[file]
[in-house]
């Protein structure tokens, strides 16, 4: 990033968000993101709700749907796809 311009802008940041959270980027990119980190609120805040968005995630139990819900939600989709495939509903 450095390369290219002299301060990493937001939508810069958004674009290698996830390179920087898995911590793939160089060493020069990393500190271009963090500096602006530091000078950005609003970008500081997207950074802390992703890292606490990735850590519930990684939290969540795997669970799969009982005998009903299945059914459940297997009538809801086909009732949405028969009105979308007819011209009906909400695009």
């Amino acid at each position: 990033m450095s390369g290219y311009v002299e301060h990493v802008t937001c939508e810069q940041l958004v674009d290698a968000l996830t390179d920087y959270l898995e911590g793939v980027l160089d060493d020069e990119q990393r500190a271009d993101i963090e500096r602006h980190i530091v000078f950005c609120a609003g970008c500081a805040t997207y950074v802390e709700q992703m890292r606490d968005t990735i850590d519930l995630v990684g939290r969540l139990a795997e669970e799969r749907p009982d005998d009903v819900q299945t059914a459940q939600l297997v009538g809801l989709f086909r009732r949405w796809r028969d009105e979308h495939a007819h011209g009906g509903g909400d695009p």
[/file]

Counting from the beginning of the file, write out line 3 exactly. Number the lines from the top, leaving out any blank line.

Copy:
């Amino acid at each position: 990033m450095s390369g290219y311009v002299e301060h990493v802008t937001c939508e810069q940041l958004v674009d290698a968000l996830t390179d920087y959270l898995e911590g793939v980027l160089d060493d020069e990119q990393r500190a271009d993101i963090e500096r602006h980190i530091v000078f950005c609120a609003g970008c500081a805040t997207y950074v802390e709700q992703m890292r606490d968005t990735i850590d519930l995630v990684g939290r969540l139990a795997e669970e799969r749907p009982d005998d009903v819900q299945t059914a459940q939600l297997v009538g809801l989709f086909r009732r949405w796809r028969d009105e979308h495939a007819h011209g009906g509903g909400d695009p």